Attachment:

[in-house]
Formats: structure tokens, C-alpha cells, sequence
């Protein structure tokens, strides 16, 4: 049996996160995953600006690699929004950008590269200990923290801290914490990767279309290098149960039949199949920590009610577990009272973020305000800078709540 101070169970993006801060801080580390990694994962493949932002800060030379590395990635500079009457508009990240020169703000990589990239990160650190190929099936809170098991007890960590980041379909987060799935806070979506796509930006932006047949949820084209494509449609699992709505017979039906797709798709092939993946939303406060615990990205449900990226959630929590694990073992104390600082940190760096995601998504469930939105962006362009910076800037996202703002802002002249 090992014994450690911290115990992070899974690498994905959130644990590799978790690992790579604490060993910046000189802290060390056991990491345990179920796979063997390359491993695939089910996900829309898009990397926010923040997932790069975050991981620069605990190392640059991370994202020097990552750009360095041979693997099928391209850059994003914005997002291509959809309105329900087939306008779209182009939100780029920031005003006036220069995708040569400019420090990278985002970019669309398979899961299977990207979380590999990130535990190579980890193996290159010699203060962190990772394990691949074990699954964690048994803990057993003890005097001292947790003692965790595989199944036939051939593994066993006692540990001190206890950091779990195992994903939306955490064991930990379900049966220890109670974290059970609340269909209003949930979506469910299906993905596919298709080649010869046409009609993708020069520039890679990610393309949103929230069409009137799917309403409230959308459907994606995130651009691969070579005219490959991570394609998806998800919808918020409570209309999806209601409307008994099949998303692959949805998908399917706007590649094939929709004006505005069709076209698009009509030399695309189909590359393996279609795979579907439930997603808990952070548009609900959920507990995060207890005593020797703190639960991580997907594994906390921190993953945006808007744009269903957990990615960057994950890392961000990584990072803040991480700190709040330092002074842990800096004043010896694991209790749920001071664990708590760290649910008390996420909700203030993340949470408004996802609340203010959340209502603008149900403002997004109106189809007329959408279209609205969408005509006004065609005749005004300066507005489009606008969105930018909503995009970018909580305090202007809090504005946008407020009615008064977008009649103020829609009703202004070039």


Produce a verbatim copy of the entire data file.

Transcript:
[in-house]
Formats: structure tokens, C-alpha cells, sequence
């Protein structure tokens, strides 16, 4: 049996996160995953600006690699929004950008590269200990923290801290914490990767279309290098149960039949199949920590009610577990009272973020305000800078709540 101070169970993006801060801080580390990694994962493949932002800060030379590395990635500079009457508009990240020169703000990589990239990160650190190929099936809170098991007890960590980041379909987060799935806070979506796509930006932006047949949820084209494509449609699992709505017979039906797709798709092939993946939303406060615990990205449900990226959630929590694990073992104390600082940190760096995601998504469930939105962006362009910076800037996202703002802002002249 090992014994450690911290115990992070899974690498994905959130644990590799978790690992790579604490060993910046000189802290060390056991990491345990179920796979063997390359491993695939089910996900829309898009990397926010923040997932790069975050991981620069605990190392640059991370994202020097990552750009360095041979693997099928391209850059994003914005997002291509959809309105329900087939306008779209182009939100780029920031005003006036220069995708040569400019420090990278985002970019669309398979899961299977990207979380590999990130535990190579980890193996290159010699203060962190990772394990691949074990699954964690048994803990057993003890005097001292947790003692965790595989199944036939051939593994066993006692540990001190206890950091779990195992994903939306955490064991930990379900049966220890109670974290059970609340269909209003949930979506469910299906993905596919298709080649010869046409009609993708020069520039890679990610393309949103929230069409009137799917309403409230959308459907994606995130651009691969070579005219490959991570394609998806998800919808918020409570209309999806209601409307008994099949998303692959949805998908399917706007590649094939929709004006505005069709076209698009009509030399695309189909590359393996279609795979579907439930997603808990952070548009609900959920507990995060207890005593020797703190639960991580997907594994906390921190993953945006808007744009269903957990990615960057994950890392961000990584990072803040991480700190709040330092002074842990800096004043010896694991209790749920001071664990708590760290649910008390996420909700203030993340949470408004996802609340203010959340209502603008149900403002997004109106189809007329959408279209609205969408005509006004065609005749005004300066507005489009606008969105930018909503995009970018909580305090202007809090504005946008407020009615008064977008009649103020829609009703202004070039």